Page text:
The insurance company AXA conducted a fake crash test in which it simulated the ignition of a Tesla Model S battery. Even after the revelation, the company was in no hurry to make clarifying amendments to its report.
The insurance group AXA has publicly conducted two crash tests with electric vehicles. The first focused on the vulnerable underbody with the batteries placed there. They simulated an accident in which Tesla Model S allegedly accelerates strongly, enters a springboard, bounces, rolls over in the air and falls on the roof onto the ground. After that, smoke and sparks of flame begin to escape from the bottom of the car, so that it seemed that the vehicle's battery caught fire. Any inexperienced observer would surely have thought that the Tesla Model S battery caught fire easily.
However, as it turns out, the demonstration was completely staged and was meant to show that electric cars catch fire more often than ICE cars, according to 24auto.de. Perhaps the insurance company wanted to justify its higher insurance premiums for electric car owners, but did so not with data (which could not support this claim), but with a misleading staged video.
The Tesla Model S crash test by the insurance company AXA was just a showcase event without any real learning. The company later admitted that no batteries were installed in the car and that the fire was faked using pyrotechnics. In addition, obviously, removing the battery pack from the car completely changed its behavior and in a similar accident, in reality, the car will certainly drive completely differently, because the heavy battery often prevents the car from rolling over.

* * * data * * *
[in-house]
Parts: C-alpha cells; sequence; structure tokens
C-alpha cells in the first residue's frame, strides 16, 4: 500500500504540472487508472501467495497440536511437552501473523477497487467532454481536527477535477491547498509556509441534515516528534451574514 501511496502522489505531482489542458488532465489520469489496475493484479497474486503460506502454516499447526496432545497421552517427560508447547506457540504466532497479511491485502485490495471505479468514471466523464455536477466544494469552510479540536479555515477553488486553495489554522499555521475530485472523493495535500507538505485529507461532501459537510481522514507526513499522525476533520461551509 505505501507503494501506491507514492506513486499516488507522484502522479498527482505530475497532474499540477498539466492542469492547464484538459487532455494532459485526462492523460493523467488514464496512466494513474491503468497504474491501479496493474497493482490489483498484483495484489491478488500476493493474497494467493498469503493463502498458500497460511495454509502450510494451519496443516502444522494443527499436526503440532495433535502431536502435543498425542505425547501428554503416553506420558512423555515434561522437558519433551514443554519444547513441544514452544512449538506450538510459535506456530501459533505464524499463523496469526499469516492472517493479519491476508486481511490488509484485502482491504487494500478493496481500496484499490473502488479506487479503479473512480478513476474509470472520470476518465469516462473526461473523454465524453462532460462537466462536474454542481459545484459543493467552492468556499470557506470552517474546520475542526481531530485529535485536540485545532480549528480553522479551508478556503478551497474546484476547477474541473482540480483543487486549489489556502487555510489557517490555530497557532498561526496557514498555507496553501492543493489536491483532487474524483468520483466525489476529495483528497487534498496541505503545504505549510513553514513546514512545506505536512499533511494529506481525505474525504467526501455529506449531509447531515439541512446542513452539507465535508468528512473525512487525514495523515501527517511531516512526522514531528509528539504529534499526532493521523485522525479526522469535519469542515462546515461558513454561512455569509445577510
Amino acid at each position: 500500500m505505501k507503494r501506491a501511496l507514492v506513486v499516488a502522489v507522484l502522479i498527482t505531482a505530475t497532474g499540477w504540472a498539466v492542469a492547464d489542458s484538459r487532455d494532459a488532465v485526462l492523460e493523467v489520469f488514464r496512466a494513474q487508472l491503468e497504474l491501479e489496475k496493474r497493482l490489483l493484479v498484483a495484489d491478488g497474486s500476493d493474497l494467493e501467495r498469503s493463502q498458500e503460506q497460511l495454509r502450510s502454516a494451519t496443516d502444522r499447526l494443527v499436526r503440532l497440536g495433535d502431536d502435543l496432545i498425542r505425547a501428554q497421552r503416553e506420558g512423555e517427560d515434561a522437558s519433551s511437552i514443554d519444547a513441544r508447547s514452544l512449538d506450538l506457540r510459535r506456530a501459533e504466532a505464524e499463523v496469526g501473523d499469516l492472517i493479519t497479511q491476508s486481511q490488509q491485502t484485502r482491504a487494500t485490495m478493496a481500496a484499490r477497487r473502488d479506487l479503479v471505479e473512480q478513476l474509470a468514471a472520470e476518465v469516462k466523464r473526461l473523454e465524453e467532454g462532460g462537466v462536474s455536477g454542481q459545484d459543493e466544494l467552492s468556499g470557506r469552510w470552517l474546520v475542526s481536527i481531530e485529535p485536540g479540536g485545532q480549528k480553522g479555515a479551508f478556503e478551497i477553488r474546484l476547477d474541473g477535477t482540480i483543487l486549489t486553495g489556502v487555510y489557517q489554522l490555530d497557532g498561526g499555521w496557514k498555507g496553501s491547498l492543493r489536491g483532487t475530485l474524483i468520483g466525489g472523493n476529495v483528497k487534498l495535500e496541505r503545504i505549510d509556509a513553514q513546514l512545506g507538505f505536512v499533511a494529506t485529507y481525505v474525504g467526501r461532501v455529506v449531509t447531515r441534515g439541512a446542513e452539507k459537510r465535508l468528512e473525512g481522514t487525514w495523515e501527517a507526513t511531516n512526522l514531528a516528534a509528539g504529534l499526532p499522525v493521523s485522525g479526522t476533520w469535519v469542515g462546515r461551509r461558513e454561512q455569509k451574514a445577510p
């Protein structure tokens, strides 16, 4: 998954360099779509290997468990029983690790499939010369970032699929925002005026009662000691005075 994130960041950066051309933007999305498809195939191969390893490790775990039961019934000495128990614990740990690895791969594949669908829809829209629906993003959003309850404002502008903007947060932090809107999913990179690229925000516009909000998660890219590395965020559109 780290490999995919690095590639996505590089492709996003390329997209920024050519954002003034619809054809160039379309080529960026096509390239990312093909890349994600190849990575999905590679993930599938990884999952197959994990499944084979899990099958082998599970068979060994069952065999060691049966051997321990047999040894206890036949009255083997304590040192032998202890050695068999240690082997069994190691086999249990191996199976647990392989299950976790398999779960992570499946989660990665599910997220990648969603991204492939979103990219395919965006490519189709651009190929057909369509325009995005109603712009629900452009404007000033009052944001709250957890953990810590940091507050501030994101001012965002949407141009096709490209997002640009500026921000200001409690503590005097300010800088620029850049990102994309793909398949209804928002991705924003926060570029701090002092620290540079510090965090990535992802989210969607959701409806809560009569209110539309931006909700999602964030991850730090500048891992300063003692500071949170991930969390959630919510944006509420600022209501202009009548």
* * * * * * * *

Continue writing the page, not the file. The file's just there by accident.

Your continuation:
“For safety reasons, at the event with the participation of about 500 people, it was not possible to light a real battery fire, so a fire was staged with pyrotechnics,” the AXA press service said at the request of 24auto.de.
In addition, it should be kept in mind that all Tesla vehicles have been rigorously tested by many recognized automotive safety agencies around the world and have received five-star safety ratings, becoming the best in their segment. ADAC, after the respective crash tests at its technical center in Landberg am Lech, stated that: “None of the current electric vehicles has had negative crash test results so far. Compared to cars with a conventional engine, the safety of electric vehicles is often even better due to the optimized design of the car in a collision.”
This fake video caused massive damage to Tesla's reputation, even though the AXA demonstration was exposed. Their report and video have already been shared on social media and picked up by many media around the world.
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